and charming girls.
"By long odds Mr.
Hopper's best per
formance in many
years." N. Y. Times.
Nights, SOc to $2.00
Mat.,' SOc to $1.50
aim Howe
Daily Mat. 15-Z5-S0c
CVngS., 2D-OU-fDC, Ol
Big Show Presents ,
DIITTrnriirP.tDbninUIIV Musical
DUI ICnrUtO Ul DnUHUnHI Burlesque
HELEN TARR and a holt et clever ueelatei. Tne
"iizil" Auto and a veritable iwarm ot lovely but
Sat. Ut ana Week "Follies ot the Day"
im ssri" vauosvills 8
Boatock's Riding School, Phina & Co.,
Samaroff A Sonia, Topics of the
Day, Kinograms.
Three Weiton Slaters. Dainty Musical Mltiei
Knowles a Hunt, "The Lens and Short ol
Vaudeville": Hugo Lutgent, Billy Swede Sun
day: Cummlna L White. "Campus Capers":
Photoplay Attraction Wet. Fox Presents Wm.
Russell le "The Lincoln Highwayman": Out
Ine Chester: Patht Weekly: Mack Swain Com.
Twenty-sixth and Ames Ave.
By the Ben Hur Dancing Club
Colfax 4923
I "
Fatty Arbuckie
Proves himself the
king of funsters in
In the joyess story
of a regular boy..
Child Seriously Burned
Playing Near Bonfire
While playing near a bonfire in
the backyard of her home, "2603
Dodge street, little Theresa Letts.
8 years old. was seriously burned
when her clothing caught fire yes
terday afternoon about S.
Mrs. Ida M. Letts, her mother,
heard the girl's screams and suc
ceeded in extinguishing the flames.
Theresa was taken to the Lord Lis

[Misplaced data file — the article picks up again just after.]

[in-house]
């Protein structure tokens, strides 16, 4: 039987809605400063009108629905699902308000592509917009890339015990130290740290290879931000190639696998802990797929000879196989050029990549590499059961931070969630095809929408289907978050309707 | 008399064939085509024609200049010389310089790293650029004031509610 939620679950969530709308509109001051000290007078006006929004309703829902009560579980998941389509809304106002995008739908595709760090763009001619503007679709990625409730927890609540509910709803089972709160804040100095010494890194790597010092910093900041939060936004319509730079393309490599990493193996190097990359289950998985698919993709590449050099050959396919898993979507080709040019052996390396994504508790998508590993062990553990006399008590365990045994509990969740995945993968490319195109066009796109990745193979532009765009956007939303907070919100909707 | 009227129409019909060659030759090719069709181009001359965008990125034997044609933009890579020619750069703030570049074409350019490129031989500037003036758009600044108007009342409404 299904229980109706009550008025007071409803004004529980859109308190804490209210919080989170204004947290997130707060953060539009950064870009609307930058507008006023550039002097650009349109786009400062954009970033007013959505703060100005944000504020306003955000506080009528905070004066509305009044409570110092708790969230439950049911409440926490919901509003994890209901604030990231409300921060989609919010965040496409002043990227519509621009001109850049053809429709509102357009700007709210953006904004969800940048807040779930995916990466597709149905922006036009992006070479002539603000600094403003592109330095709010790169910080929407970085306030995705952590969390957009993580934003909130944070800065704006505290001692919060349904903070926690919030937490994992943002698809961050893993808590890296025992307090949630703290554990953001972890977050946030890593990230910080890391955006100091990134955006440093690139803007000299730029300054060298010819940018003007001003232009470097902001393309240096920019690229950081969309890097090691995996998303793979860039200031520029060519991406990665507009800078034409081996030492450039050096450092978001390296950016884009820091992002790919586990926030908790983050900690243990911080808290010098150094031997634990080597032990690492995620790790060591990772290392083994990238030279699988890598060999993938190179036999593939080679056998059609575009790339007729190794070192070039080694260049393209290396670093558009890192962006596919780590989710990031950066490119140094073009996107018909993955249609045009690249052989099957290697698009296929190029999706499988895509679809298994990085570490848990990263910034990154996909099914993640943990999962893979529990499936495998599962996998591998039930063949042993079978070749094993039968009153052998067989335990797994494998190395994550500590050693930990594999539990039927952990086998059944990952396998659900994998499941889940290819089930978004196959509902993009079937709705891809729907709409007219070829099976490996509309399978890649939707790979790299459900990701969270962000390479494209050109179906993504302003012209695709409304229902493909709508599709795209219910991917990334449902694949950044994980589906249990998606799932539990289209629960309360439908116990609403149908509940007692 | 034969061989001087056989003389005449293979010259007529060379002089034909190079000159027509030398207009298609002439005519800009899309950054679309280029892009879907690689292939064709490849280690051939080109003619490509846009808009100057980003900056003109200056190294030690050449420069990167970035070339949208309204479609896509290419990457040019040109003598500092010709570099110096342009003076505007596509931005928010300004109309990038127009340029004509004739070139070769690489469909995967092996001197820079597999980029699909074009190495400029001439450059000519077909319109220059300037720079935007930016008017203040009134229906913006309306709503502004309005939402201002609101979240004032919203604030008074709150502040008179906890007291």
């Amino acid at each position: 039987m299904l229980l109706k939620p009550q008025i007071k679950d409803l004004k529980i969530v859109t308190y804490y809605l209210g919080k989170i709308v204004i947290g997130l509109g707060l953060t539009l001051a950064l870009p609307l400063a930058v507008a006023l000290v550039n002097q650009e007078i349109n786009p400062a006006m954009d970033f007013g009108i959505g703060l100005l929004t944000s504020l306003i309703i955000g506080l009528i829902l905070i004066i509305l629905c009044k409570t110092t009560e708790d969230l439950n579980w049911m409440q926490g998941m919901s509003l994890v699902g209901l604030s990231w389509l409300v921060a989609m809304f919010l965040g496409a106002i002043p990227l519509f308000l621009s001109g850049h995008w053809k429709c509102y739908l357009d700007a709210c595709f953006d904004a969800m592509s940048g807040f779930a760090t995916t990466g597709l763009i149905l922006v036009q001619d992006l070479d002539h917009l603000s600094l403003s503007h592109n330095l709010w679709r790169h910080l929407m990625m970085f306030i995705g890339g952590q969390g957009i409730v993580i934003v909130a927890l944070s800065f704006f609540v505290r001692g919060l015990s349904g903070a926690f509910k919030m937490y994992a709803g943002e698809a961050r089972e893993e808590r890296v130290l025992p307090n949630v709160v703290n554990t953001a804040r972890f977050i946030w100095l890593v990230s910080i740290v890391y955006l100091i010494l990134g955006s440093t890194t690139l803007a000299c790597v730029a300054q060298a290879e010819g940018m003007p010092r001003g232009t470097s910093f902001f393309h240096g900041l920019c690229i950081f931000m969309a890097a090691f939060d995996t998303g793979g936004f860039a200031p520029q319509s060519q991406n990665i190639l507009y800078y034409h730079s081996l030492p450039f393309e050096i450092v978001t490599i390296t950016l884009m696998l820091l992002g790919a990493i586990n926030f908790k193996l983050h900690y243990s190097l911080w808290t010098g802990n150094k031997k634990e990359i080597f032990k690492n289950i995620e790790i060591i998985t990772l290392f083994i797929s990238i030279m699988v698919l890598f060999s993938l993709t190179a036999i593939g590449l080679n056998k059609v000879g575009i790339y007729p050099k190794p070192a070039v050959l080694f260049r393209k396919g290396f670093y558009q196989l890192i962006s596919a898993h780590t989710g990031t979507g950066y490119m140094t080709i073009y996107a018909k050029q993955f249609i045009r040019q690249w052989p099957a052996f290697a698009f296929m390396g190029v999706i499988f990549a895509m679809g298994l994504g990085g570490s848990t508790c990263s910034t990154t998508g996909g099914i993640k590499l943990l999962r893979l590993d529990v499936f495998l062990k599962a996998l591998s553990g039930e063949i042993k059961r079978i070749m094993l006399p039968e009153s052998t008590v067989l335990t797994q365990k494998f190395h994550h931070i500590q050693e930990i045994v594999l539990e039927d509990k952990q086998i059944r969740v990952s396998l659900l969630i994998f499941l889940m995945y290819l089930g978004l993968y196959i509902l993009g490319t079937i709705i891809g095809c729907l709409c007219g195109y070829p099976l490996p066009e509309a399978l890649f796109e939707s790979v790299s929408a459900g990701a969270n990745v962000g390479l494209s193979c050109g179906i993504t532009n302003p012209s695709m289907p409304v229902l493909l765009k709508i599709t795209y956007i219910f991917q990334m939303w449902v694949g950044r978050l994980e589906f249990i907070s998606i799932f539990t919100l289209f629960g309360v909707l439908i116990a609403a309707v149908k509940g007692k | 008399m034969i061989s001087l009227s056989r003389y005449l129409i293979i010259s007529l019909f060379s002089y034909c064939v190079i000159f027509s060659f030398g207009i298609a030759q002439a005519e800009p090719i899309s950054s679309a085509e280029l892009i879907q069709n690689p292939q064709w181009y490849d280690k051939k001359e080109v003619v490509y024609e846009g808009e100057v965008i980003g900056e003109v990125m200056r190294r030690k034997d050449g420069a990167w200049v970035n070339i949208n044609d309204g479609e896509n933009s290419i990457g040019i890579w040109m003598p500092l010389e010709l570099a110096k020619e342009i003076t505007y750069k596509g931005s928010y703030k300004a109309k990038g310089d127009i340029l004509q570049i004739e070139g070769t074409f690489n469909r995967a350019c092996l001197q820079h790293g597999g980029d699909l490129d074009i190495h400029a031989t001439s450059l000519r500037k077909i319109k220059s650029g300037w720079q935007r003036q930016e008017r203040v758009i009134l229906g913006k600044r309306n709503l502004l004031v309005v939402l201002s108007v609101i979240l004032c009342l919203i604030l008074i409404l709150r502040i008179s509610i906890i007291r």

ter hospital and is expected to re
cover. -
Funeral of Charles Weeks
To Be Held This Afternoon
Funeral services for Charles
Weeks will be held Wednesday
afternoon at 2, in the Hoffman
funeral home. Burial will be in the
Grand Army of the Republic circle
at Forest Lawn cemetery. Mr.
Titanic magnificent be
yond words. Thousands
who have seen it declare
it to be the mightiest
photodrama o f the
Weeks was 78 years old. a resident
of Omaha 54 years and is survived
bv Mrs. Weeks, seven children,
32 grandchildren and 22 greatgrand
children. He was a member of the
George Crook post, Grand Army of
the Republic. He died last Sunday
at his home, 2764 North Forty
eighth avenue, after an illness of one
year. 1
door Travel
Tom Mix In "The
Speed Maniac."
There'e method in
his madneaa (or
hia speed win in
both love and war.
I ATUDAD 24th and
an All-Star Caat; Alao Special
in Zane Grey's
greatest story
If you like rich, red
blooded romance, action
that will make . your
very hair atand on end,
' you'll like "The Laat ol
the Duanea." The treat
Farnum plays the role
of aa outlaw on the
Texas border and he
riaea to the highest
dramatic point in hi
brilliant career.
Like fast, furious rid
ing ? . Like quick spec-'
tacular sun fights?
Like romance with death
lurking at every corner?
Like William Farnum?
You'll see them all in
this picture. If you've
got a weak heart, don't
as VlCt.
n"! 1 1 ' ' '--'iiir-' n
as LUVt
The Beautiful Story
of a Woman'tS Quest
for Love
as PA55ION
Everywoman, thy beauty, youth and modesty
Are attributes that nothing can replace
Once flown and when time's hand shall trace
Upon the cameo clearness of thy face
Shadows of evil e'en the constancy
Of those who love thee truly, cannot stand
Against the loss of all that gave thee grace. ,
Pause, Everywoman, on the brink of tragedy ;
Place in thy trust in truth whose charity
Shall lead thee through the labyrinth unto love,
Ending the quest at last, and in the sacred grove
Where happiness and hope majestically move
To the soft and dulcet cooing of the dove
Thy heart shall find its own in rhapsody
Akin to the soft music of the spheres
Thru all the coming years.
Special Introductory Prolog at 3, 8 and 9:30
Show begins promptly at 11, 1, 3, 5, 6:30, 8
and 9:30 P. M.
tat youTn.
rTi ST aaBBW aassssaw 1 avx M aw